Pathogenic Citrulline-Multispecific B Cell Receptor Clades in Rheumatoid Arthritis

Philip J. Titcombe, Gustaf Wigerblad, Natalie Sippl, Na Zhang, Anna K Shmagel, Peter Sahlström, Yue Zhang, Laura O. Barsness, Yogita Ghodke-Puranik, Azar Baharpoor, Monika Hansson, Lena Israelsson, Karl Skriner, Timothy B. Niewold, Lars Klareskog, Camilla I. Svensson, Khaled Amara, Vivianne Malmström, Daniel L Mueller

Research output: Contribution to journalArticle

24 Scopus citations

Abstract

Objective: Anti–citrullinated protein antibodies (ACPAs) have proven highly useful as biomarkers for rheumatoid arthritis (RA). However, composition and functionality of the associated autoreactive B cell repertoire have not been directly assessed. We aimed to selectively investigate citrullinated autoantigen–specific B cell receptors (BCRs) involved in RA and initiate studies on their pathogenicity. Methods: Blood samples were obtained from patients in a University of Minnesota cohort with ACPA-positive RA (n = 89). Tetramer sets bearing citrullinated filaggrin peptide cfc1 or citrullinated α-enolase peptide were constructed to specifically capture autoreactive B cells from the unaltered, polyclonal repertoire in RA patients. Citrullinated peptide tetramer–bound B cells were subjected to flow cytometric cell sorting and single-cell IGH, IGK, and IGL gene sequencing for B cell lineage determinations. BCR gene sequences were also expressed as recombinant monoclonal antibodies (mAb) for direct evaluation of citrullinated autoantigen binding and effector functionality. Results: Using citrullinated peptide tetramer enrichment to investigate single autoreactive blood B cells, we identified biased V-region gene usage and conserved junction arrangements in BCRs from RA patients. Parsimonious clustering of related immunoglobulin gene nucleotide sequences revealed clonal expansions of rare individual B cell clades, in parallel with divergent sequence mutations. Correspondingly, recombinant mAb generated from such BCR lineages demonstrated citrulline-dependent cross-reactivity extending beyond the citrullinated peptides used for B cell capture. A pair of citrullinated autoantigen–specific mAb with cross-reactive binding profiles also promoted arthritis in mice. Conclusion: Our findings suggest that broad ACPA specificities in RA arise from a restricted repertoire of evolving citrulline-multispecific B cell clades with pathogenic potential.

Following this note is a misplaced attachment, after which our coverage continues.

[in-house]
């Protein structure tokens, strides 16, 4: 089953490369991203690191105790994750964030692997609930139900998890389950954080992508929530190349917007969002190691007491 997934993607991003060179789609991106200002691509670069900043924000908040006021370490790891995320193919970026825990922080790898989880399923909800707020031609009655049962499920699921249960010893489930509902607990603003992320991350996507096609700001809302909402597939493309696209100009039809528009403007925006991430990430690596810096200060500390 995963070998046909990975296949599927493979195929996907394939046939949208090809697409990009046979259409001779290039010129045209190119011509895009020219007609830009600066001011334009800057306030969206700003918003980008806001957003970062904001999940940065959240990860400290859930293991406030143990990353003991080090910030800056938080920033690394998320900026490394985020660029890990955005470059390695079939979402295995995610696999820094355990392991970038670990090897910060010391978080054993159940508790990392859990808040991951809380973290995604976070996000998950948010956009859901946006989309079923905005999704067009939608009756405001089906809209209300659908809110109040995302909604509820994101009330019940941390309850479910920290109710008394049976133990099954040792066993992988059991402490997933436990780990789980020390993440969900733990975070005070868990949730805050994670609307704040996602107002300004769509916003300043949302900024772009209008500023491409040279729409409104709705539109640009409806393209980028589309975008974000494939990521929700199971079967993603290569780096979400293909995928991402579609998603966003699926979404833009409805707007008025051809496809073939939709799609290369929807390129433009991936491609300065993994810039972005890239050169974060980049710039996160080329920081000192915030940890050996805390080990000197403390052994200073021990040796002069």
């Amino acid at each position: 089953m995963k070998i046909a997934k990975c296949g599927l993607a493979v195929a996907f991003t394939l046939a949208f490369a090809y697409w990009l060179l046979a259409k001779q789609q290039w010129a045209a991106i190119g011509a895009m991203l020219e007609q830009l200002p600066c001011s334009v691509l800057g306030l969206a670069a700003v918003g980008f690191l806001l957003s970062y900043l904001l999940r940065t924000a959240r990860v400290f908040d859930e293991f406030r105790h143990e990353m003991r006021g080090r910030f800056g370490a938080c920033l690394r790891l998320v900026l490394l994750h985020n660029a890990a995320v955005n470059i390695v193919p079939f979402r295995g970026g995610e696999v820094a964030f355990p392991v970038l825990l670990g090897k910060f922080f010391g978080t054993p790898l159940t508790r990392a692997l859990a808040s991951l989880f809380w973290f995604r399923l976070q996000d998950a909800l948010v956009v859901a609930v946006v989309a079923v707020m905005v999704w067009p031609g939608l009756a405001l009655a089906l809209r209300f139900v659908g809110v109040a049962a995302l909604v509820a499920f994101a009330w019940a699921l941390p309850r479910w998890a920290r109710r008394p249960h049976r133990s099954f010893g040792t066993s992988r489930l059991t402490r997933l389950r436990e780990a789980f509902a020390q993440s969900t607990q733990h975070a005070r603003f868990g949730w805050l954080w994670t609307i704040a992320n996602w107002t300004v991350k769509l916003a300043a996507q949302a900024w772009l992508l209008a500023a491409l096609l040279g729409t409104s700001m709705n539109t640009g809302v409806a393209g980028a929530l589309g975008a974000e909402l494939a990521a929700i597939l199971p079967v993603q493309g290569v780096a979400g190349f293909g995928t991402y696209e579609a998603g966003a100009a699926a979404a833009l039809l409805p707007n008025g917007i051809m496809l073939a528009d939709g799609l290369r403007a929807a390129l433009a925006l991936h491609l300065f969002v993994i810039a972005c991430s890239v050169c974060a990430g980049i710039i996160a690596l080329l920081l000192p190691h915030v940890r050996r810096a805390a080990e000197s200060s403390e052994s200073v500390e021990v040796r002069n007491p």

Original languageEnglish (US)
Pages (from-to)1933-1945
Number of pages13
JournalArthritis and Rheumatology
Volume70
Issue number12
DOIs
StatePublished - Dec 2018

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